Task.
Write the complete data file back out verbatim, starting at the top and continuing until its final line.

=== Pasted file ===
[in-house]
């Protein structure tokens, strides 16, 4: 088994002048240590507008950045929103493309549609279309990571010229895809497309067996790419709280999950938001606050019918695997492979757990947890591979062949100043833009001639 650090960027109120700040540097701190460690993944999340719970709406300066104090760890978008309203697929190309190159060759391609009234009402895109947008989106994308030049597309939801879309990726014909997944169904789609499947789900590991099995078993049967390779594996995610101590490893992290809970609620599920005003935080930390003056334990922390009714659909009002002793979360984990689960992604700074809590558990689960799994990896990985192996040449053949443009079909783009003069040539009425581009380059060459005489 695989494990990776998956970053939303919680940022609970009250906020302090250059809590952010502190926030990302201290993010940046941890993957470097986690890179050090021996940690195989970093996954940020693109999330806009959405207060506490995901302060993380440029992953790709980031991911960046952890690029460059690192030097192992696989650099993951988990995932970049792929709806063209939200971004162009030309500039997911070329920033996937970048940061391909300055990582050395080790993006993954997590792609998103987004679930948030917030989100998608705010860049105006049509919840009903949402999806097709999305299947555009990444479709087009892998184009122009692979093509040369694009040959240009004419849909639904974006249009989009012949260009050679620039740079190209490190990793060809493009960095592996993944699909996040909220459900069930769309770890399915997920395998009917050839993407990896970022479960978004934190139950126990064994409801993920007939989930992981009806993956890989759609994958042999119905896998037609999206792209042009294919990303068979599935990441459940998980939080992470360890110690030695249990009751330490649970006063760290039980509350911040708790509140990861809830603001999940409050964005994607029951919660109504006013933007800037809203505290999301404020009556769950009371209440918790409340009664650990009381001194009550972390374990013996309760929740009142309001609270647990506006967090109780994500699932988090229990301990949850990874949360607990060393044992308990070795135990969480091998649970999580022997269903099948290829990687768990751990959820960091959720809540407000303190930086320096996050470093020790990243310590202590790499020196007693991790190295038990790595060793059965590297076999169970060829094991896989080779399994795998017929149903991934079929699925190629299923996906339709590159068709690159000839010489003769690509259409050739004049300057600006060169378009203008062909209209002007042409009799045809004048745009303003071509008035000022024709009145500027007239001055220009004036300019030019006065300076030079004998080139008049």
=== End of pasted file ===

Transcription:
[in-house]
């Protein structure tokens, strides 16, 4: 088994002048240590507008950045929103493309549609279309990571010229895809497309067996790419709280999950938001606050019918695997492979757990947890591979062949100043833009001639 650090960027109120700040540097701190460690993944999340719970709406300066104090760890978008309203697929190309190159060759391609009234009402895109947008989106994308030049597309939801879309990726014909997944169904789609499947789900590991099995078993049967390779594996995610101590490893992290809970609620599920005003935080930390003056334990922390009714659909009002002793979360984990689960992604700074809590558990689960799994990896990985192996040449053949443009079909783009003069040539009425581009380059060459005489 695989494990990776998956970053939303919680940022609970009250906020302090250059809590952010502190926030990302201290993010940046941890993957470097986690890179050090021996940690195989970093996954940020693109999330806009959405207060506490995901302060993380440029992953790709980031991911960046952890690029460059690192030097192992696989650099993951988990995932970049792929709806063209939200971004162009030309500039997911070329920033996937970048940061391909300055990582050395080790993006993954997590792609998103987004679930948030917030989100998608705010860049105006049509919840009903949402999806097709999305299947555009990444479709087009892998184009122009692979093509040369694009040959240009004419849909639904974006249009989009012949260009050679620039740079190209490190990793060809493009960095592996993944699909996040909220459900069930769309770890399915997920395998009917050839993407990896970022479960978004934190139950126990064994409801993920007939989930992981009806993956890989759609994958042999119905896998037609999206792209042009294919990303068979599935990441459940998980939080992470360890110690030695249990009751330490649970006063760290039980509350911040708790509140990861809830603001999940409050964005994607029951919660109504006013933007800037809203505290999301404020009556769950009371209440918790409340009664650990009381001194009550972390374990013996309760929740009142309001609270647990506006967090109780994500699932988090229990301990949850990874949360607990060393044992308990070795135990969480091998649970999580022997269903099948290829990687768990751990959820960091959720809540407000303190930086320096996050470093020790990243310590202590790499020196007693991790190295038990790595060793059965590297076999169970060829094991896989080779399994795998017929149903991934079929699925190629299923996906339709590159068709690159000839010489003769690509259409050739004049300057600006060169378009203008062909209209002007042409009799045809004048745009303003071509008035000022024709009145500027007239001055220009004036300019030019006065300076030079004998080139008049």